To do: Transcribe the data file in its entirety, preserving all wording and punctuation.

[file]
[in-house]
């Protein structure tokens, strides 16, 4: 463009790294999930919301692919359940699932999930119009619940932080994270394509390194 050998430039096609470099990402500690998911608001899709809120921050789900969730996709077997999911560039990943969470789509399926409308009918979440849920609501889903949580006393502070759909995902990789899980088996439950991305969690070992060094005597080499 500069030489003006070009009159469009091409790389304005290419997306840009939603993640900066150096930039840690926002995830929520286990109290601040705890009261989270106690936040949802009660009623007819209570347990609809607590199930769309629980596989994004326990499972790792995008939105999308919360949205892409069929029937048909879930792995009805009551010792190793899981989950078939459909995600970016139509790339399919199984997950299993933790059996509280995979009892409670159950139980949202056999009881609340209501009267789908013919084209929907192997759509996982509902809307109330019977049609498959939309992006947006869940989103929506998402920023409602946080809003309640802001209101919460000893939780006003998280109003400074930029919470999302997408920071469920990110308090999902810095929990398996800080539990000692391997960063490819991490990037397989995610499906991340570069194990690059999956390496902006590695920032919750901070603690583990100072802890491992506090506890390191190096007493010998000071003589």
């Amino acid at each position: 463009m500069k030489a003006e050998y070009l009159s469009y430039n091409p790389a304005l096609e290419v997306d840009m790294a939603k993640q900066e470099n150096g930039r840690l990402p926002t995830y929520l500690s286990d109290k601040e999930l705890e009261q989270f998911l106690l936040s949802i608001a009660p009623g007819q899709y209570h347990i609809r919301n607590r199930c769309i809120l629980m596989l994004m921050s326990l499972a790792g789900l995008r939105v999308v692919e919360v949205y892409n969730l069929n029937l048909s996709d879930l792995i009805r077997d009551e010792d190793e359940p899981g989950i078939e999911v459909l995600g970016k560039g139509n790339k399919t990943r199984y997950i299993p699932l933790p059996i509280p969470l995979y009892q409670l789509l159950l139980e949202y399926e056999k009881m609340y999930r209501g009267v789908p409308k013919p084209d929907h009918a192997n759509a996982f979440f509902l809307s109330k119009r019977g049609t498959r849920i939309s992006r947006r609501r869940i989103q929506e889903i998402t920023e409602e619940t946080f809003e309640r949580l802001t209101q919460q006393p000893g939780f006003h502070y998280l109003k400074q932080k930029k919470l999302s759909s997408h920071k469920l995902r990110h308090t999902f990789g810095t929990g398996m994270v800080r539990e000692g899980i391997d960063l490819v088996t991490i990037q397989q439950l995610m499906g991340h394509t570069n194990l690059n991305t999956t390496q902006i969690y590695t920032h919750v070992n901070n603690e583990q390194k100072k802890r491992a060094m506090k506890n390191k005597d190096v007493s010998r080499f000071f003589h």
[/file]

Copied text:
[in-house]
């Protein structure tokens, strides 16, 4: 463009790294999930919301692919359940699932999930119009619940932080994270394509390194 050998430039096609470099990402500690998911608001899709809120921050789900969730996709077997999911560039990943969470789509399926409308009918979440849920609501889903949580006393502070759909995902990789899980088996439950991305969690070992060094005597080499 500069030489003006070009009159469009091409790389304005290419997306840009939603993640900066150096930039840690926002995830929520286990109290601040705890009261989270106690936040949802009660009623007819209570347990609809607590199930769309629980596989994004326990499972790792995008939105999308919360949205892409069929029937048909879930792995009805009551010792190793899981989950078939459909995600970016139509790339399919199984997950299993933790059996509280995979009892409670159950139980949202056999009881609340209501009267789908013919084209929907192997759509996982509902809307109330019977049609498959939309992006947006869940989103929506998402920023409602946080809003309640802001209101919460000893939780006003998280109003400074930029919470999302997408920071469920990110308090999902810095929990398996800080539990000692391997960063490819991490990037397989995610499906991340570069194990690059999956390496902006590695920032919750901070603690583990100072802890491992506090506890390191190096007493010998000071003589």
């Amino acid at each position: 463009m500069k030489a003006e050998y070009l009159s469009y430039n091409p790389a304005l096609e290419v997306d840009m790294a939603k993640q900066e470099n150096g930039r840690l990402p926002t995830y929520l500690s286990d109290k601040e999930l705890e009261q989270f998911l106690l936040s949802i608001a009660p009623g007819q899709y209570h347990i609809r919301n607590r199930c769309i809120l629980m596989l994004m921050s326990l499972a790792g789900l995008r939105v999308v692919e919360v949205y892409n969730l069929n029937l048909s996709d879930l792995i009805r077997d009551e010792d190793e359940p899981g989950i078939e999911v459909l995600g970016k560039g139509n790339k399919t990943r199984y997950i299993p699932l933790p059996i509280p969470l995979y009892q409670l789509l159950l139980e949202y399926e056999k009881m609340y999930r209501g009267v789908p409308k013919p084209d929907h009918a192997n759509a996982f979440f509902l809307s109330k119009r019977g049609t498959r849920i939309s992006r947006r609501r869940i989103q929506e889903i998402t920023e409602e619940t946080f809003e309640r949580l802001t209101q919460q006393p000893g939780f006003h502070y998280l109003k400074q932080k930029k919470l999302s759909s997408h920071k469920l995902r990110h308090t999902f990789g810095t929990g398996m994270v800080r539990e000692g899980i391997d960063l490819v088996t991490i990037q397989q439950l995610m499906g991340h394509t570069n194990l690059n991305t999956t390496q902006i969690y590695t920032h919750v070992n901070n603690e583990q390194k100072k802890r491992a060094m506090k506890n390191k005597d190096v007493s010998r080499f000071f003589h």